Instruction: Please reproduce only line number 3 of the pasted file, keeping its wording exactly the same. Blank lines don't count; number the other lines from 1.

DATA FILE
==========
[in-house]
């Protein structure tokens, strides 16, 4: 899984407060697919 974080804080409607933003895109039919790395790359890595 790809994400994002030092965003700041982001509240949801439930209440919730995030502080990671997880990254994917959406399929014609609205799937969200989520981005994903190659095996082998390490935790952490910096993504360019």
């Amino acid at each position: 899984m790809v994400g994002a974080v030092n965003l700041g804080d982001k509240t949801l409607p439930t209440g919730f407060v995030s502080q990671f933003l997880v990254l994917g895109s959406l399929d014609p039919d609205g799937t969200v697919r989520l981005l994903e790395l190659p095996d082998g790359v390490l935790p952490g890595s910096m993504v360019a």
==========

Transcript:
């Amino acid at each position: 899984m790809v994400g994002a974080v030092n965003l700041g804080d982001k509240t949801l409607p439930t209440g919730f407060v995030s502080q990671f933003l997880v990254l994917g895109s959406l399929d014609p039919d609205g799937t969200v697919r989520l981005l994903e790395l190659p095996d082998g790359v390490l935790p952490g890595s910096m993504v360019a």